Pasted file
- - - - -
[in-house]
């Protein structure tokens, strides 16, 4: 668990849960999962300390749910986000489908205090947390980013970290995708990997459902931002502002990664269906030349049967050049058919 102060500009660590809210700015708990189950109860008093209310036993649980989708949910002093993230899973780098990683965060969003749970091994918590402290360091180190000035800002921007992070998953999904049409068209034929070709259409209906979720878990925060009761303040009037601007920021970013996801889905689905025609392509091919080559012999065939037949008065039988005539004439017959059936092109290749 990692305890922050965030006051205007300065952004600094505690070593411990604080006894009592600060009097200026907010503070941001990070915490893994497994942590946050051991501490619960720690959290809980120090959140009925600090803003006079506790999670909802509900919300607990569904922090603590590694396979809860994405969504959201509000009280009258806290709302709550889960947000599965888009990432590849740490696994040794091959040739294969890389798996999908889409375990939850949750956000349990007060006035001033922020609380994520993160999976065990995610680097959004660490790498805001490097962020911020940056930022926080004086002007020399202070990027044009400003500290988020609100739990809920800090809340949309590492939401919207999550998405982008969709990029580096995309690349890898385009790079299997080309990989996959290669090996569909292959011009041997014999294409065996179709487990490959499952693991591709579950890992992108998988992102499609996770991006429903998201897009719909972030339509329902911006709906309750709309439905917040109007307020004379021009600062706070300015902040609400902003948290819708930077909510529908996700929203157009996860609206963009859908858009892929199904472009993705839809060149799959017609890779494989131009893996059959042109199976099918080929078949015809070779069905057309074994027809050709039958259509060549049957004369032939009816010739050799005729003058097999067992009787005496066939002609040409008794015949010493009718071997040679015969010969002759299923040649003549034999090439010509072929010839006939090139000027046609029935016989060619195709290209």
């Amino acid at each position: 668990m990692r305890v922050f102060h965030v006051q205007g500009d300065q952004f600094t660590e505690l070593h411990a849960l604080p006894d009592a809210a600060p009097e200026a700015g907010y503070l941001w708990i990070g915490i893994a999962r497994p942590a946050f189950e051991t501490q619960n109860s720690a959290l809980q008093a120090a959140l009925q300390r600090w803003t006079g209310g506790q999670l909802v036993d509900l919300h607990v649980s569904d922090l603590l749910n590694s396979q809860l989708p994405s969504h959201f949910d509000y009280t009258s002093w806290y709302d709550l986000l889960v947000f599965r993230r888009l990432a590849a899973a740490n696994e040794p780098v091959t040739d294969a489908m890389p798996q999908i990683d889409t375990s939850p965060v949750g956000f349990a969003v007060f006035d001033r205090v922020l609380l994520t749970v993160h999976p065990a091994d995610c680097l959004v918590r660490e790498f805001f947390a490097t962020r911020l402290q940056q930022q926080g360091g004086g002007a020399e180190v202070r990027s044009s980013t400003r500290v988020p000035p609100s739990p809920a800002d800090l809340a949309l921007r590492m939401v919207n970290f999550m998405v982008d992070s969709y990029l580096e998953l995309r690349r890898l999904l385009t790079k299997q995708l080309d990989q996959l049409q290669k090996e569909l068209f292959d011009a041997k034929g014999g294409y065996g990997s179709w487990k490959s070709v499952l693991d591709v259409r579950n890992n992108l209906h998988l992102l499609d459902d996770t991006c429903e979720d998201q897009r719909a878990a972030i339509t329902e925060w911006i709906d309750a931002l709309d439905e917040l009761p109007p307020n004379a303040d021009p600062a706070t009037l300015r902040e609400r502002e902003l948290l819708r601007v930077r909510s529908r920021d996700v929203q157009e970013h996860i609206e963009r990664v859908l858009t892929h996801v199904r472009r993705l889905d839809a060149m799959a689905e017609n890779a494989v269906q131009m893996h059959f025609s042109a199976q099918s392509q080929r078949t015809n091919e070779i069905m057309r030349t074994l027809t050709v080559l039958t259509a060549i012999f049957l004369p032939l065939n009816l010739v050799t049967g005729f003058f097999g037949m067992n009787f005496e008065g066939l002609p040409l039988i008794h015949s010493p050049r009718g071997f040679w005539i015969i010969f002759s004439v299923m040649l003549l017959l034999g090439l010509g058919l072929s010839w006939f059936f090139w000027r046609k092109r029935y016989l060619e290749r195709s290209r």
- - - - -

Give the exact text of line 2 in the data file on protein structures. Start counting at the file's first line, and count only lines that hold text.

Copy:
């Protein structure tokens, strides 16, 4: 668990849960999962300390749910986000489908205090947390980013970290995708990997459902931002502002990664269906030349049967050049058919 102060500009660590809210700015708990189950109860008093209310036993649980989708949910002093993230899973780098990683965060969003749970091994918590402290360091180190000035800002921007992070998953999904049409068209034929070709259409209906979720878990925060009761303040009037601007920021970013996801889905689905025609392509091919080559012999065939037949008065039988005539004439017959059936092109290749 990692305890922050965030006051205007300065952004600094505690070593411990604080006894009592600060009097200026907010503070941001990070915490893994497994942590946050051991501490619960720690959290809980120090959140009925600090803003006079506790999670909802509900919300607990569904922090603590590694396979809860994405969504959201509000009280009258806290709302709550889960947000599965888009990432590849740490696994040794091959040739294969890389798996999908889409375990939850949750956000349990007060006035001033922020609380994520993160999976065990995610680097959004660490790498805001490097962020911020940056930022926080004086002007020399202070990027044009400003500290988020609100739990809920800090809340949309590492939401919207999550998405982008969709990029580096995309690349890898385009790079299997080309990989996959290669090996569909292959011009041997014999294409065996179709487990490959499952693991591709579950890992992108998988992102499609996770991006429903998201897009719909972030339509329902911006709906309750709309439905917040109007307020004379021009600062706070300015902040609400902003948290819708930077909510529908996700929203157009996860609206963009859908858009892929199904472009993705839809060149799959017609890779494989131009893996059959042109199976099918080929078949015809070779069905057309074994027809050709039958259509060549049957004369032939009816010739050799005729003058097999067992009787005496066939002609040409008794015949010493009718071997040679015969010969002759299923040649003549034999090439010509072929010839006939090139000027046609029935016989060619195709290209």